What’s the difference between an animatic and an animation?
What’s the difference between an animatic and an animation? Well, an animatic is the stage which sits neatly in between the storyboarding and actual animation. The animatic cut allows us to view the script as the most basic form video.
The script is accurately timed to the images through a guide voice over. We can easily record and cost free at Liquona HQ.
A piece of music can also be put to the storyboard as well allowing directors, clients, and other key stakeholders (including LIQUONA’s animators) to get a feel of the pacing, flow and rhythm of the video.
Importantly, changes at this stage, rather than mid animation, are 10x easier to make rather than unpicking a complicated project file! In case of the latter, it can become tricky to amend without changing the outcome of the overall videos.
So, in short an animatic checks the following:
Reviewing the Flow
Waiting to get a first draft back before you see anything is an option and can be a cheaper route IF you nail the script first time. However, more often that not cut 1 shows lots of areas which need improvement.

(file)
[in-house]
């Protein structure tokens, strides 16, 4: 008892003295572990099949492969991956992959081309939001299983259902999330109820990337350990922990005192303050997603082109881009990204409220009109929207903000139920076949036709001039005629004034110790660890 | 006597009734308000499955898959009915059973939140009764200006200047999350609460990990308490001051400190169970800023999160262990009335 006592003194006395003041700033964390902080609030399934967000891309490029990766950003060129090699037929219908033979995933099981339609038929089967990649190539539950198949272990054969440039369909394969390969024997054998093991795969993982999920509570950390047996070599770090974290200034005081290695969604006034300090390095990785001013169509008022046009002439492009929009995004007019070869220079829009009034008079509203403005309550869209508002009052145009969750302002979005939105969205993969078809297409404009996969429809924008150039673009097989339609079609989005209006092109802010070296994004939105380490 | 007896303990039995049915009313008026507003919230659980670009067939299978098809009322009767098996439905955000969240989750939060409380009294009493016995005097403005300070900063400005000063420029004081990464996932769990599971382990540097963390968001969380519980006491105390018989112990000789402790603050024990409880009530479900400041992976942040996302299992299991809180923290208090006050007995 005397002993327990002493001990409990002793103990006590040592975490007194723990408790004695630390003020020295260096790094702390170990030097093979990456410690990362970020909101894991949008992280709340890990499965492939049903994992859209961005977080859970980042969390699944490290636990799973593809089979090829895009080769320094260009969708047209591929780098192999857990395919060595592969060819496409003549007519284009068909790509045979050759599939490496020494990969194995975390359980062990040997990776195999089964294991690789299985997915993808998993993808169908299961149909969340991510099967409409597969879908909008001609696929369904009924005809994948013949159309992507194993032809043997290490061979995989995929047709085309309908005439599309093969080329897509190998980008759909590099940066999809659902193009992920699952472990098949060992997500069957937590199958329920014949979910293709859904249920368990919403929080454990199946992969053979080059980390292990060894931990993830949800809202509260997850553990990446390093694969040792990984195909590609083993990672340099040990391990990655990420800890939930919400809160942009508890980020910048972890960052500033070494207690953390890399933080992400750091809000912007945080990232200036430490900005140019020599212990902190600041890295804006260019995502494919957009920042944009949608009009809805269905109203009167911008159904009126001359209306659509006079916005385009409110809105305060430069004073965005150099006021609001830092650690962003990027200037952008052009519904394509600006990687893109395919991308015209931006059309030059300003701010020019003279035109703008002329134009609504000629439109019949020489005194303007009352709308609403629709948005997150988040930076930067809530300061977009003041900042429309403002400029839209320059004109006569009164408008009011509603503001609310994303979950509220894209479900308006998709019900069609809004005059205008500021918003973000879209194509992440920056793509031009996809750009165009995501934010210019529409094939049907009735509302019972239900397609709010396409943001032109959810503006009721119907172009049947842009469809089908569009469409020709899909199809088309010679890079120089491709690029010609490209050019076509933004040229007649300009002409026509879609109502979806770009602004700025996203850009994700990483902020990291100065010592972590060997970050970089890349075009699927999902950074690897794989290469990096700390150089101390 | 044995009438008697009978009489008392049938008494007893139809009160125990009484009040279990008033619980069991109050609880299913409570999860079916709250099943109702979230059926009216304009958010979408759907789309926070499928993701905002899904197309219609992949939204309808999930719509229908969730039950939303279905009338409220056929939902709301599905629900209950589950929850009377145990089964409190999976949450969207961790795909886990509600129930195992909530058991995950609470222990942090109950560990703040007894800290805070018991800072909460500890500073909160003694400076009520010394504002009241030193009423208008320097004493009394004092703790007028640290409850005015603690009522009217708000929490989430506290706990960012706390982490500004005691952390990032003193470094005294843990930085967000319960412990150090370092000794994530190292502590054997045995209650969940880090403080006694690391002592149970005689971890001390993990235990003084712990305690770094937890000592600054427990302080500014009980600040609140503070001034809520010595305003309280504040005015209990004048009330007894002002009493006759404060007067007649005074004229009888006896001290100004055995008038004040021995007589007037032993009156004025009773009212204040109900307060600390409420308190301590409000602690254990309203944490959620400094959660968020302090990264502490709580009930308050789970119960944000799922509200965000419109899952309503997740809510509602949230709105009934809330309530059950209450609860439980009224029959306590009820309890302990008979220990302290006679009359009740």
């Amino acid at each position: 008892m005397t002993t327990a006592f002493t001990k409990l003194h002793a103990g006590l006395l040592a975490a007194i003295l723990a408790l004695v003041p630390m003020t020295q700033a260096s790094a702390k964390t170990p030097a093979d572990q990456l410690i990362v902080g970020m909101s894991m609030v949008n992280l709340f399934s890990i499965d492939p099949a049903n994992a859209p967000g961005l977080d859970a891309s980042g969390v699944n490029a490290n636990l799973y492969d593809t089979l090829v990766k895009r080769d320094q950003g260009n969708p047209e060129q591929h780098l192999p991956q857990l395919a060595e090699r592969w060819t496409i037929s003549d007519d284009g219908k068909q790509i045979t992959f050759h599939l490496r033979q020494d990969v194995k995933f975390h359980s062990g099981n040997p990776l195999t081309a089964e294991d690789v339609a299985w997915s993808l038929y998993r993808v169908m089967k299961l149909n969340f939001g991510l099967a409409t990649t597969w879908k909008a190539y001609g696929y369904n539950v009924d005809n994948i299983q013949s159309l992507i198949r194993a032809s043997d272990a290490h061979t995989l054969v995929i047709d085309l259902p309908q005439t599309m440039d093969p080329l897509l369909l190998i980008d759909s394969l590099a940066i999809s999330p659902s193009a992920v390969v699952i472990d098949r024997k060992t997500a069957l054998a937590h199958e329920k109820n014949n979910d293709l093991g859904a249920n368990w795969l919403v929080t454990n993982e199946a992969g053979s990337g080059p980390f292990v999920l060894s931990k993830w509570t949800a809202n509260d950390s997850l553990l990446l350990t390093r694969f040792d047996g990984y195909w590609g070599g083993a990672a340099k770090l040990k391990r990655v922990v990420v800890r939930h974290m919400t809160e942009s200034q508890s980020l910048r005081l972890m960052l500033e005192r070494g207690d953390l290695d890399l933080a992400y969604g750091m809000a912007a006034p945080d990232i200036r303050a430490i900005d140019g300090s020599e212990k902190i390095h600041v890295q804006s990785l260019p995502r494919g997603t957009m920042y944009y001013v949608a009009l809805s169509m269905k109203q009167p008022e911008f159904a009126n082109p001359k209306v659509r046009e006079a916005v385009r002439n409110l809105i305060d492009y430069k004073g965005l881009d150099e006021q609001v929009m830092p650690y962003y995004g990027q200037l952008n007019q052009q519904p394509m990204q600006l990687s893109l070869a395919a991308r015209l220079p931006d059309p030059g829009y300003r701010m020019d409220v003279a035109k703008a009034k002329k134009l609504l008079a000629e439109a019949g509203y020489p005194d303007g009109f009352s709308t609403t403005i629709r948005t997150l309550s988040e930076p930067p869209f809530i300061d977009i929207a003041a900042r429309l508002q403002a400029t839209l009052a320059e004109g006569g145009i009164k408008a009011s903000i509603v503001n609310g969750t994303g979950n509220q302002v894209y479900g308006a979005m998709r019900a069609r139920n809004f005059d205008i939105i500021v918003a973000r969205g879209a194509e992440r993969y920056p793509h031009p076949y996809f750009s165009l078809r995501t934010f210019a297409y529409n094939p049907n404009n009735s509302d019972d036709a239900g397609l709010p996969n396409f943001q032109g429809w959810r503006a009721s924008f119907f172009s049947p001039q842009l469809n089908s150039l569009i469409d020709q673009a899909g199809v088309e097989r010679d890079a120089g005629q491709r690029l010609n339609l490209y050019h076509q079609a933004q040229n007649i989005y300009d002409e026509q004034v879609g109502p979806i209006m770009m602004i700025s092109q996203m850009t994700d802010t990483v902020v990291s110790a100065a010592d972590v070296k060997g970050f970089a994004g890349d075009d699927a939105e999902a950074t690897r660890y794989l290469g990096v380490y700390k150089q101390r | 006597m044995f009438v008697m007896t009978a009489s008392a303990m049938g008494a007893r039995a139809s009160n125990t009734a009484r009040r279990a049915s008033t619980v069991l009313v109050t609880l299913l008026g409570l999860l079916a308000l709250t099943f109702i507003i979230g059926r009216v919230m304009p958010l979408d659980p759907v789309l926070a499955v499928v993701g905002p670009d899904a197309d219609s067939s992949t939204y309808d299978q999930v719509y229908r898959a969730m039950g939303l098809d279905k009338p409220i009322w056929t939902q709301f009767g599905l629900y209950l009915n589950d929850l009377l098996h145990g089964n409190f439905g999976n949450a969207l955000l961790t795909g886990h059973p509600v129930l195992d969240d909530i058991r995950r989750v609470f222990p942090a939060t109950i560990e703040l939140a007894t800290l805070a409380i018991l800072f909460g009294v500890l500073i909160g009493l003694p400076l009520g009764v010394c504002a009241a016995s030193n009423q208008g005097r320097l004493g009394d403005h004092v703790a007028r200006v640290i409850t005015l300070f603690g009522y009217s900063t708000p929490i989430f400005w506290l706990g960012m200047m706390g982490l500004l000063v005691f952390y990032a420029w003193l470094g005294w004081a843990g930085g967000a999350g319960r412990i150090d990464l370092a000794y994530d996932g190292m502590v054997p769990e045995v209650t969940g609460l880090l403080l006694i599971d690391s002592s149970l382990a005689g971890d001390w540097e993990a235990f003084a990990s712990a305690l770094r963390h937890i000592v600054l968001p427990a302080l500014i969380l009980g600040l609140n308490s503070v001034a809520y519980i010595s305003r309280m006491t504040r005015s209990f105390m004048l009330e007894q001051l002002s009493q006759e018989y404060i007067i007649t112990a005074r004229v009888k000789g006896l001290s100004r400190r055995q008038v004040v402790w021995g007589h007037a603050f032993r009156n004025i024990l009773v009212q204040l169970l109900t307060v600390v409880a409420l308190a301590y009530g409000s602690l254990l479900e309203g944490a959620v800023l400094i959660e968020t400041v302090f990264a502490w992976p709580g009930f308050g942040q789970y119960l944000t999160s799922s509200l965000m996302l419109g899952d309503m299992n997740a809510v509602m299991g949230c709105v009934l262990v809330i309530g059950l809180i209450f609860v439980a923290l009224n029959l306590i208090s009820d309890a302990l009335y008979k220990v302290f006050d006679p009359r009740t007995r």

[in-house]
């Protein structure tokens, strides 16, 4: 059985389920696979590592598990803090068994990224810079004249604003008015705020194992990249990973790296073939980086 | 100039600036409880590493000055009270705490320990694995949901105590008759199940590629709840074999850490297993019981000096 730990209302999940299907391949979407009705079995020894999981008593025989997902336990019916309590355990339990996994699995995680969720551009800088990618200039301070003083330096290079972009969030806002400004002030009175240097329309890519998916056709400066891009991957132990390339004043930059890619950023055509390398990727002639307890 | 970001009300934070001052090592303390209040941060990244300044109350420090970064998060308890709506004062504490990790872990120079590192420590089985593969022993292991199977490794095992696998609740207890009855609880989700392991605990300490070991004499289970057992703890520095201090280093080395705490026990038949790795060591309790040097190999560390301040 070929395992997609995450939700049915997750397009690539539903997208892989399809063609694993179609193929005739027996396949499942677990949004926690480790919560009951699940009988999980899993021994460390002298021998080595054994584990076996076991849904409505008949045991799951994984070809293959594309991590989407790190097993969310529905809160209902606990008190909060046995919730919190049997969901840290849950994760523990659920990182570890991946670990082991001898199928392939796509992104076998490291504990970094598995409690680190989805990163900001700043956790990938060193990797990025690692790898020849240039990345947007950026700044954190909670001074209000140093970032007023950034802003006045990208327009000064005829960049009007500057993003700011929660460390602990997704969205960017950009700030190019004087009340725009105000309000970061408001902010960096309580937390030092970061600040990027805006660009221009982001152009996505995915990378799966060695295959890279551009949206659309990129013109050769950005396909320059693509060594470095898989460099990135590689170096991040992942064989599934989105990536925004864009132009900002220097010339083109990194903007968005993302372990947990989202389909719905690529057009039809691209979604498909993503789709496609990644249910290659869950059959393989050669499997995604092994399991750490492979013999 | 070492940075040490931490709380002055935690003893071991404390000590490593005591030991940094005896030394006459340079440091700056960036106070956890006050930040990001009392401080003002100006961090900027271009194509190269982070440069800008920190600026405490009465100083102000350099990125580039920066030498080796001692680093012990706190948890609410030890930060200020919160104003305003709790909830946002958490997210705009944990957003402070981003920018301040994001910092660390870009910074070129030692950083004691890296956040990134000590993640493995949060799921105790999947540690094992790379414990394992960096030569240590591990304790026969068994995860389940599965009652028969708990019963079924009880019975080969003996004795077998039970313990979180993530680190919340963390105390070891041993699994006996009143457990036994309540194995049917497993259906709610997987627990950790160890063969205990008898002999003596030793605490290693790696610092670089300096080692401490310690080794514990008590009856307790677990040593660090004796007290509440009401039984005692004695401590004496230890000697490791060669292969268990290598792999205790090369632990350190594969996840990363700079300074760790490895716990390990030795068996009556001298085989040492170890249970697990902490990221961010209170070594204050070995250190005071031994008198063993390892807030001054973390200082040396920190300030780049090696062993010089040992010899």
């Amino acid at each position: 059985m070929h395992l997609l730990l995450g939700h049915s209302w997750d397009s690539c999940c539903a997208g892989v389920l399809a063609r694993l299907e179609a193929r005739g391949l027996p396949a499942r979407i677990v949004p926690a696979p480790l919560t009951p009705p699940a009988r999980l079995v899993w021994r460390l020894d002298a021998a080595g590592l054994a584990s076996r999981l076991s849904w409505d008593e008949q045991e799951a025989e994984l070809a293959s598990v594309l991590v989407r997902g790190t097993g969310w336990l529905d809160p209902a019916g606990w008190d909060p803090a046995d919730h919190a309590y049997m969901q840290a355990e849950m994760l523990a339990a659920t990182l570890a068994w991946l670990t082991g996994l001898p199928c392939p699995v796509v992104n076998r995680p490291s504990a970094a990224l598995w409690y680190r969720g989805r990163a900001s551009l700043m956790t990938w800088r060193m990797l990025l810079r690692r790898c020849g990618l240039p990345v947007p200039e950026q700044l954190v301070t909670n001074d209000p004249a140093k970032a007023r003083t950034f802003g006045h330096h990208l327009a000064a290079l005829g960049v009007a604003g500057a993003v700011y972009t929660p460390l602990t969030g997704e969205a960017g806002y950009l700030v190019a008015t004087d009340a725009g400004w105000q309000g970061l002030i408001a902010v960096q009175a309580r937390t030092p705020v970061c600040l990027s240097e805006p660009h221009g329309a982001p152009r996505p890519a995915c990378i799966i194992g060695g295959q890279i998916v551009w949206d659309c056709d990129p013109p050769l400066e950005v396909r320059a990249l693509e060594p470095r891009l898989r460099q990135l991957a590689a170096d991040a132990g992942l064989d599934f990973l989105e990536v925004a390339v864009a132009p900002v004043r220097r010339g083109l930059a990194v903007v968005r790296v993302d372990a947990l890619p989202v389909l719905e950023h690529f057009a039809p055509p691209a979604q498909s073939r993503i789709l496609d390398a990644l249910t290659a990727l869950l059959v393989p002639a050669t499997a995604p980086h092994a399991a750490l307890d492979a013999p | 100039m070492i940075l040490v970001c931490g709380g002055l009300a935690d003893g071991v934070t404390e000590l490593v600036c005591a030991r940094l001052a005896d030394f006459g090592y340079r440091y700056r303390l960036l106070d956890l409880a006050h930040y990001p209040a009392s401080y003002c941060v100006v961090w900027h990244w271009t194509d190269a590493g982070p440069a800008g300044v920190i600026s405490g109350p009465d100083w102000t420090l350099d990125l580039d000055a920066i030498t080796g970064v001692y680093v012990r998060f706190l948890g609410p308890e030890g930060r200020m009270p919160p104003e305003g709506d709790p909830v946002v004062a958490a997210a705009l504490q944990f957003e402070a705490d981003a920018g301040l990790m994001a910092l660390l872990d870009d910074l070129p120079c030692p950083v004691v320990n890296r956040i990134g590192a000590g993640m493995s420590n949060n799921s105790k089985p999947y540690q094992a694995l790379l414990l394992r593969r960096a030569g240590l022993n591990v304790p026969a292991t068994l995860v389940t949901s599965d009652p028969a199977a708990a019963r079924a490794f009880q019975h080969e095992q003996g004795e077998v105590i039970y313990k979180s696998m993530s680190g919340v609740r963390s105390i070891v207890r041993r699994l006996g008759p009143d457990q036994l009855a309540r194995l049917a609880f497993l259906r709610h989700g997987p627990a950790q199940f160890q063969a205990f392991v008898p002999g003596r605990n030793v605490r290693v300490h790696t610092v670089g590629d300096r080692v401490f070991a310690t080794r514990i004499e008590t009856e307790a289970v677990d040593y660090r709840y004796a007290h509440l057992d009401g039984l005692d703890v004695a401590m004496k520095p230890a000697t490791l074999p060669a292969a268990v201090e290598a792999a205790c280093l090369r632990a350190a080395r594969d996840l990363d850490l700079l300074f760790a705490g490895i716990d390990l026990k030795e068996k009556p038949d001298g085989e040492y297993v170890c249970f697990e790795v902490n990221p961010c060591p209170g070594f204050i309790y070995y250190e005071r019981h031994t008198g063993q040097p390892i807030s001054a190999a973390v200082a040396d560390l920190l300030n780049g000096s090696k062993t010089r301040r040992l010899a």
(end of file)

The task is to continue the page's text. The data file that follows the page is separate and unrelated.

Amends and major script changes at the animation stage can be costly, especially if the script isn’t hitting all the notes it should be. That’s why it’s best to iron out any issues with the script and narrative at animatic stage, prior to the production starting.
Mercy Ships Animatic Cut
We recently completed a fantastic 3D animated TV advert for Mercy Ships UK. To ensure the voice over matched with what the viewer was seeing on screen, and to make sure that the pacing and flow on the animation was in line with the script, we created an animatic cut. Check it out below.
What happens if you miss out this stage?
Queue tears falling down the faces of all animators across the land…
Not really … missing the animatic cut stage isn’t the end of the world, it just adds a slight increase in risk to the project.
The main risk occurs if there are any larger script issues that weren’t picked up when written on paper. This means our animators will have to retrofit content in, unpicking a carefully woven web used to create cut 1 which can be time consuming and costly.
Unfortunately, we’re not magicians and can’t predict the outcome of undoing technical work. So, this could bring up issues with the flow of the video, making it less engaging, totally distracting from the extra points being added in in the first place! To avoid this, we suggest accounting for animatic stage!
Some Useful Links
Check out our blog on sound design, with insights from our Senior Animator and Design Lead.